About Wu Hsin

It is widely believed that Wu Hsin was born during the Warring States Period (403-221 BCE), postdating the death of Confucius by more than one hundred years.

Wu Hsin offers a highly refined view of life and living. When he writes “Nothing appears as it seems”, he challenges the reader to question and verify every belief and every assumption.

Brevity was the trademark of his writing style. Whereas his contemporaries were writing lengthy tomes, Wu Hsin’s style reflected his sense that words, too, were impediments to the attainment of Understanding; that they were only pointers and nothing more. He would use many of the same words over and over because he felt that people needed to hear words repeatedly, until the Understanding was louder than the words.

His writings are filled with paradoxes, which cause the mind to slow down and, at times, to even stop. Reading Wu Hsin, one must ponder. However, it is not an active pondering, but a passive one, much in the same way as one puts something in the oven and lets it bake for a while.

He repeatedly returns to three key points. First, on the phenomenal plane, when one ceases to resist What-Is and becomes more in harmony with It, one attains a state of Ming, or clear seeing. Having arrived at this point, all action becomes wei wu wei, or action without action (non-forcing) and there is a working in harmony with What-Is to accomplish what is required.

Second, as the clear seeing deepens (what he refers to as the opening of the great gate), the understanding arises that there is no one doing anything and that there is only the One doing everything through the many and diverse objective phenomena which serve as Its instruments.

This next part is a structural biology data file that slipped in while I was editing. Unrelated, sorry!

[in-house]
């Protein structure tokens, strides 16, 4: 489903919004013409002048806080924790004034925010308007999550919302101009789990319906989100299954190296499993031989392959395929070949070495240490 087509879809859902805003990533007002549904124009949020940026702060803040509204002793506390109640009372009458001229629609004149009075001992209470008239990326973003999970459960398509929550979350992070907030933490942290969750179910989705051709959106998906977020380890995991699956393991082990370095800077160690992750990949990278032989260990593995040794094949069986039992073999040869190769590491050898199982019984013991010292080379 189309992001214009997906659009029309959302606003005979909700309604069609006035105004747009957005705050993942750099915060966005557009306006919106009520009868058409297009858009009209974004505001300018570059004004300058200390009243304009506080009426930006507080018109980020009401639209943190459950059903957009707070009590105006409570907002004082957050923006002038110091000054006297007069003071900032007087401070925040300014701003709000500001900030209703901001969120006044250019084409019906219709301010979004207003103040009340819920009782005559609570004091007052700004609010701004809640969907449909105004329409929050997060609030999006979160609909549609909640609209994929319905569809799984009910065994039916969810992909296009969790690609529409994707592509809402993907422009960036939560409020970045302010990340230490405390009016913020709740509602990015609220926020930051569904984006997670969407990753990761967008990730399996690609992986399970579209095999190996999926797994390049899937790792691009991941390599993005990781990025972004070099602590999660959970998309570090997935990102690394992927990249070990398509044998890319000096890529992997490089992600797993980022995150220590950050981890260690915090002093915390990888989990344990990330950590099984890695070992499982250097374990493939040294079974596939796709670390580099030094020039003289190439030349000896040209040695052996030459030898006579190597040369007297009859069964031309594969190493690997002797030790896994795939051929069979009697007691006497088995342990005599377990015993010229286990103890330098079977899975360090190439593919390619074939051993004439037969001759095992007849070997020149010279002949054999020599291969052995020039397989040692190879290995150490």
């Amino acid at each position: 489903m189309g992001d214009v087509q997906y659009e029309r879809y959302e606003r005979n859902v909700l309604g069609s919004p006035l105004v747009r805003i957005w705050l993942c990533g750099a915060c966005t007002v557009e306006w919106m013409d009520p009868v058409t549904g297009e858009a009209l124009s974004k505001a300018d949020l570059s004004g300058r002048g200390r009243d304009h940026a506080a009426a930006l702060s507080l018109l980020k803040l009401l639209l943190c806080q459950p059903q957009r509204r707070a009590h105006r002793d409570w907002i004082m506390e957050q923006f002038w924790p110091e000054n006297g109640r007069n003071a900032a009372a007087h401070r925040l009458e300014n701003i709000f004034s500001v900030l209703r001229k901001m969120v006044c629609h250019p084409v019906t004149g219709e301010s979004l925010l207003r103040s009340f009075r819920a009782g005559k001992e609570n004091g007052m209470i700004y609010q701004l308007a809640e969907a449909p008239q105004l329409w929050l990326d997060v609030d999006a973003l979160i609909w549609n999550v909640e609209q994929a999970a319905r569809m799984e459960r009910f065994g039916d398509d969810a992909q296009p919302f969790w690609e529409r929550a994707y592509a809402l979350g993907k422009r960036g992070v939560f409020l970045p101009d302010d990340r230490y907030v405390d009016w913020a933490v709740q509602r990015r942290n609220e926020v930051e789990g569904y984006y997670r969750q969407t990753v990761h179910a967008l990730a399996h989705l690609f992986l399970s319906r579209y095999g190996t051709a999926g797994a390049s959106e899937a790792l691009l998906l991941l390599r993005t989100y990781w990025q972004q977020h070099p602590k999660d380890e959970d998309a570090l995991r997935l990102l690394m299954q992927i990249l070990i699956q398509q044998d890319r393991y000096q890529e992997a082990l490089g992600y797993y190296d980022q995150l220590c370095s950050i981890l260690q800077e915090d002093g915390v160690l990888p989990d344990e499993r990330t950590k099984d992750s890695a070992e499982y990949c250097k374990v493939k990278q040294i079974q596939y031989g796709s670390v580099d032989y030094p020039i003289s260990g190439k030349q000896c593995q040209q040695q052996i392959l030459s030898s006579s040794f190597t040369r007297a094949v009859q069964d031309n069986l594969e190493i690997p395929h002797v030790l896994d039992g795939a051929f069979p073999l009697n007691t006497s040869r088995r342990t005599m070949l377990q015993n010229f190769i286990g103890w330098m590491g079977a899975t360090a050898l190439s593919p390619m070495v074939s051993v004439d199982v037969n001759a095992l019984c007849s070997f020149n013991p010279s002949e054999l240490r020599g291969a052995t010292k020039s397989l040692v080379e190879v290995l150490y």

From this flows the third and last: the seemingly separate me is a misapprehension, created by the mind which divides everything into pseudo-subject (me) and object (the world outside of this me). This seeming two-ness (dva in Sanskrit, duo in Latin, dual in English), this feeling of being separate and apart, is the root cause of unhappiness.

The return to wholeness is nothing more than the end of this division. It is an apperception of the unity between the noumenal and the phenomenal in much the same way as there is a single unity between the sun and sunlight. Then, the pseudo-subject is finally seen as only another object while the true Subjectivity exists prior to the arising of both and is their source.


4 Responses to About Wu Hsin

  1. Valerie Leng says:

    Many thanks to all the team responsible for this much needed website. I have already purchased two of Wu Hsin’s books. May you all continue to enjoy good health, happiness, contentment, love, wisdom, joy, clarity, harmony and peace.

    xxx Valerie Leng

  2. Peter Fairfield says:

    This work touches me

  3. Dennis says:

    Dear Master

    I wish to seek your permission to share the Wu shin audios (30 MP3) that I have collected from this website and post it in Facebook (dennisokp). I hope I can share these audio with all my friends.

    Kindly approve my request.

  4. sanatana says:

    by all means, Dennis

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